A parasitic worm that jumps from rats to snails to the human brain has invaded the United States, researchers warn.
Between 2019 and 2022, a fifth of rats at an Atlanta zoo were found to have rat lungworm.
The beetle can cause severe stomach and nerve problems in humans, including nausea, vomiting, stiff neck and headaches.
The infections in Atlanta suggest there is ongoing transmission in the region, experts said.
Dr. Nicole Gottdenker from the University of Georgia said: “The zoonotic parasite has been introduced and established itself in a new area in the southeastern United States.”
Rat lungworm normally lives in the blood vessels surrounding a rat’s lungs, where it lays eggs.
The larva hatches from the lungs, is coughed up by the rat, then swallowed and excreted as feces before being eaten by slugs or snails.
Rats then eat the snails and the process can begin again.
However, people can accidentally become infected if they eat uncooked snails or shellfish that carry the worms.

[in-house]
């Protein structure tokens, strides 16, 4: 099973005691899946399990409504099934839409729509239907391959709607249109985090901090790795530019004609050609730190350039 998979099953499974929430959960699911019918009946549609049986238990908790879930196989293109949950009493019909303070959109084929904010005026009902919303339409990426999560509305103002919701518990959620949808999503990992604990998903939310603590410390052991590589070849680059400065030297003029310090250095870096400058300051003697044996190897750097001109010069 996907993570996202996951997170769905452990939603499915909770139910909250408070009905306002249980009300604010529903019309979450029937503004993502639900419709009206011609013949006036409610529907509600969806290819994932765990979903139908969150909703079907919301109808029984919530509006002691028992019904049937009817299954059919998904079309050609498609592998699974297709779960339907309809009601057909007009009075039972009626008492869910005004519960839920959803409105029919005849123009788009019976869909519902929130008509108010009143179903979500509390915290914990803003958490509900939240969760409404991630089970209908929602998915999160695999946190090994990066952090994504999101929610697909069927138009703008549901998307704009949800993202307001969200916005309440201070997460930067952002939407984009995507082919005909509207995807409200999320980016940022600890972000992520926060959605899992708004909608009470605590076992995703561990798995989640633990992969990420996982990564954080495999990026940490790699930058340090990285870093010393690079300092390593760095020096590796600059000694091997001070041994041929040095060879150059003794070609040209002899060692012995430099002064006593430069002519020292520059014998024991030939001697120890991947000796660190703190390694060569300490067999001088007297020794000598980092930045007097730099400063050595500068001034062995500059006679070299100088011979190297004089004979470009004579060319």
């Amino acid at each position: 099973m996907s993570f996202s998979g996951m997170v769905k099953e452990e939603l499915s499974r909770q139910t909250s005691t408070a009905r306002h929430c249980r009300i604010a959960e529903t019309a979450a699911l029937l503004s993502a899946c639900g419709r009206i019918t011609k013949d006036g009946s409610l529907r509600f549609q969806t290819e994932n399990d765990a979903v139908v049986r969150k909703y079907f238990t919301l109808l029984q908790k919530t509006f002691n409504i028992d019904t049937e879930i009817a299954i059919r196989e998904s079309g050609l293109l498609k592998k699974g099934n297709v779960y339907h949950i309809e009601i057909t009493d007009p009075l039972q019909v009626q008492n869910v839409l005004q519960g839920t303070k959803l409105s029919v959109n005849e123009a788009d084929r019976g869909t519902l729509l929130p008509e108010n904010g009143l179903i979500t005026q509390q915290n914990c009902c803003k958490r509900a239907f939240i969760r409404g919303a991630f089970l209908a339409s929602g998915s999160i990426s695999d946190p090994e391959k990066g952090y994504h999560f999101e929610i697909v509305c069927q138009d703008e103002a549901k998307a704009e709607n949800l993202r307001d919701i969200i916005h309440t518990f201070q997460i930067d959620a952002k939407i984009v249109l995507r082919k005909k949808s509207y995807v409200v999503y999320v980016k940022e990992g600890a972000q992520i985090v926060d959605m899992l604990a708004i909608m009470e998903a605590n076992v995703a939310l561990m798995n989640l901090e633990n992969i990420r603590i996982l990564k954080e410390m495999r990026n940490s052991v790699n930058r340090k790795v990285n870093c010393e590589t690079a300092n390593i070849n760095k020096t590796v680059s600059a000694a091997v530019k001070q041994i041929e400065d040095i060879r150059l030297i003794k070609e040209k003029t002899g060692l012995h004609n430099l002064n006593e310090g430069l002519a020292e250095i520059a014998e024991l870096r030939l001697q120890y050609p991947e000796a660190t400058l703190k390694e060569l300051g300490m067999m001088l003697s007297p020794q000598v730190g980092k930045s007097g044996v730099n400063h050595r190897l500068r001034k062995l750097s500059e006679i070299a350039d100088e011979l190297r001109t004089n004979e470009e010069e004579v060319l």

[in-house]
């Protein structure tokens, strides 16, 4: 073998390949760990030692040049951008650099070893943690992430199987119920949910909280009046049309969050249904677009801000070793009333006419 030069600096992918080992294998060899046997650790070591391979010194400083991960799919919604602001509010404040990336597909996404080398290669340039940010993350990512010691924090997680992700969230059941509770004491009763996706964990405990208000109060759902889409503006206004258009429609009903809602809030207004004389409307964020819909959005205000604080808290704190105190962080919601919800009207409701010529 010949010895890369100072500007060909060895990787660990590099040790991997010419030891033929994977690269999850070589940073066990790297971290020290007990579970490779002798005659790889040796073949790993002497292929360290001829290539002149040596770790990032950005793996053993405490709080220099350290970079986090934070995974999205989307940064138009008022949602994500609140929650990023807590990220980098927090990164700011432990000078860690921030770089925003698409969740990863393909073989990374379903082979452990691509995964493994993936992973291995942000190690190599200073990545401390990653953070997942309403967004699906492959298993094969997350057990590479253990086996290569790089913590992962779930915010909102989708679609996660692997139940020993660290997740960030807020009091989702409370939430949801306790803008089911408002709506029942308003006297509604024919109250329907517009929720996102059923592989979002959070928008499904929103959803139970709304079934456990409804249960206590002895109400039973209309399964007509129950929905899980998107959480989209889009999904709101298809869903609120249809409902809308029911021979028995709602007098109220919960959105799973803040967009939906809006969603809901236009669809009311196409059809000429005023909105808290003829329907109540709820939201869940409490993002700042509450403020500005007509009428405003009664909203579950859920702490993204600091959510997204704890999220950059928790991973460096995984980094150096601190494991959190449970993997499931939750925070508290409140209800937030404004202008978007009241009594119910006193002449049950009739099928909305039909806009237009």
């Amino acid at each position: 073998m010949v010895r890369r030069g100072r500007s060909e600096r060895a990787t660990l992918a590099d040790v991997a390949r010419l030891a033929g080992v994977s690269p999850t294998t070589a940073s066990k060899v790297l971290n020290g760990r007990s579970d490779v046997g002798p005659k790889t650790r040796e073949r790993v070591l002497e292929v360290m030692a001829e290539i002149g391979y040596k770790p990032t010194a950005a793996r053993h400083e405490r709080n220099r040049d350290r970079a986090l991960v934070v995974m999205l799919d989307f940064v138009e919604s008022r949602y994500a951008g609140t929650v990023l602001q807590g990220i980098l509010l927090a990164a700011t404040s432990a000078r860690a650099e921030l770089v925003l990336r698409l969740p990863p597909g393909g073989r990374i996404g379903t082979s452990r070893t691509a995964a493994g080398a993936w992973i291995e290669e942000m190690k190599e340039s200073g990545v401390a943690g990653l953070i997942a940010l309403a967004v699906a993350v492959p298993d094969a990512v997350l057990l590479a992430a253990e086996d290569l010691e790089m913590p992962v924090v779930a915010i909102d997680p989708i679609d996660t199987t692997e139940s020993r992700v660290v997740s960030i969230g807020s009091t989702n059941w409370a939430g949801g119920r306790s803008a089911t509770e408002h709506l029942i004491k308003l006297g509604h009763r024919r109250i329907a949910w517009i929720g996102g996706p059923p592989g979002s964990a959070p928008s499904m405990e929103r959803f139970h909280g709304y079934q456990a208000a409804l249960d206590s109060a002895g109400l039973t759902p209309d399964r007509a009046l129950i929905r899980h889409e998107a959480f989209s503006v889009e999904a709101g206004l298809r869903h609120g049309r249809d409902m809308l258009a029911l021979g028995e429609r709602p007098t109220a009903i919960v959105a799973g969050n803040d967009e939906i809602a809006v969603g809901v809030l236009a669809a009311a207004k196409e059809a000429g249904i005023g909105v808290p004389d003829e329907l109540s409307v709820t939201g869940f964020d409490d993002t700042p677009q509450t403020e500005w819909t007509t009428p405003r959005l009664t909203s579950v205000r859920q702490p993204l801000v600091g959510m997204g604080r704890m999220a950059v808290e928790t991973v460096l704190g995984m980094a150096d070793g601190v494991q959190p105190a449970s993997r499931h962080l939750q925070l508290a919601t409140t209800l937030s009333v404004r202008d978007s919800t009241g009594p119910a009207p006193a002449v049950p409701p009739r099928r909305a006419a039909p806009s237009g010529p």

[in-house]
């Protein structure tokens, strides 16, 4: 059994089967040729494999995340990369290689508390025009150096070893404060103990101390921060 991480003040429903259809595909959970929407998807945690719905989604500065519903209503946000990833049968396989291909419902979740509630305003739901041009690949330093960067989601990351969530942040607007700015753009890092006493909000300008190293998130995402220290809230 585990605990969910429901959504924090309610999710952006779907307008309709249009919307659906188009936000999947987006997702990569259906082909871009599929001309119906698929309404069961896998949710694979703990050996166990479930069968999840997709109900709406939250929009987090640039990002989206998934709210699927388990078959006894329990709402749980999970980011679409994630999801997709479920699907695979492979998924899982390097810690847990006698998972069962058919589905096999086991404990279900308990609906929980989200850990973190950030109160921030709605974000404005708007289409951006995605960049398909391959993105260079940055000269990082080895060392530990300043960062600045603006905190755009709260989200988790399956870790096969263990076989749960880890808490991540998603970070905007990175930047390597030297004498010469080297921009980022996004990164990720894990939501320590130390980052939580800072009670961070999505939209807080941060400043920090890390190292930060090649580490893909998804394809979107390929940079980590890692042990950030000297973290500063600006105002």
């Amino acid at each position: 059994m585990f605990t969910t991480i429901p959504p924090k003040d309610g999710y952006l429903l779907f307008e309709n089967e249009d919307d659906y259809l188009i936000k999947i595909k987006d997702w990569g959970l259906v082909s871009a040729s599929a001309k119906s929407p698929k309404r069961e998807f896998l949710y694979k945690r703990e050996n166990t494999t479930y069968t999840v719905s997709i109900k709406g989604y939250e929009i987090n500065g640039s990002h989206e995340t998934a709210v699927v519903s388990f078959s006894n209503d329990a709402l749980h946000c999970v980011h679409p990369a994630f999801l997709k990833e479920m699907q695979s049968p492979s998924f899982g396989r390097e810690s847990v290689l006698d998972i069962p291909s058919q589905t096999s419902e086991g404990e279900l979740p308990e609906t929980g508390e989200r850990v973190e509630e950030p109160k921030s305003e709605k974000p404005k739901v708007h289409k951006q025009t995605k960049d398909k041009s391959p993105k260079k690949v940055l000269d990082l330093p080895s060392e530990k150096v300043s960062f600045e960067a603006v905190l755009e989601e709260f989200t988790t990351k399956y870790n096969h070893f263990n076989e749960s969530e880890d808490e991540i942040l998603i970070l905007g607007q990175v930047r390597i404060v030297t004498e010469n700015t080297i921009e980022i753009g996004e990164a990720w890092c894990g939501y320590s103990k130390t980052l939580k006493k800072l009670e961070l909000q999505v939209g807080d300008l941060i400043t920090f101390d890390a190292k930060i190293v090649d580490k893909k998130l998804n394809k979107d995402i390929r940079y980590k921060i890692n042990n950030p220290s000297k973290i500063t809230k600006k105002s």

In humans, the beetle penetrates directly into the spinal cord and brain.
The illness usually lasts between two weeks and two months, but can last longer and is similar to bacterial meningitis.
Serious complications can occur, rarely leading to nerve damage, paralysis, coma or death.
Cases have already been detected in Hawaii, Florida, Louisiana, Texas, Mississippi, Tennessee and Alabama but have not been sustained.
The latest study, published in the journal Emerging Infectious Diseases, was the first to uncover the parasite in rats in Atlanta.
Researchers collected tissue samples from 33 wild brown rats captured on the zoo grounds.
They detected infection in seven rats: one in 2019, three in 2021 and three in 2022.
Researchers warned doctors to be on the lookout for lungworm infections in patients who appear to have meningitis.
Dr. Gottdenker said: “Understanding the patterns of the lungworm A. cantonensis in North America is critical to reducing the risk to humans.
“Medical and veterinary professionals throughout the southern United States should consider A. cantonensis infection in differential diagnoses.”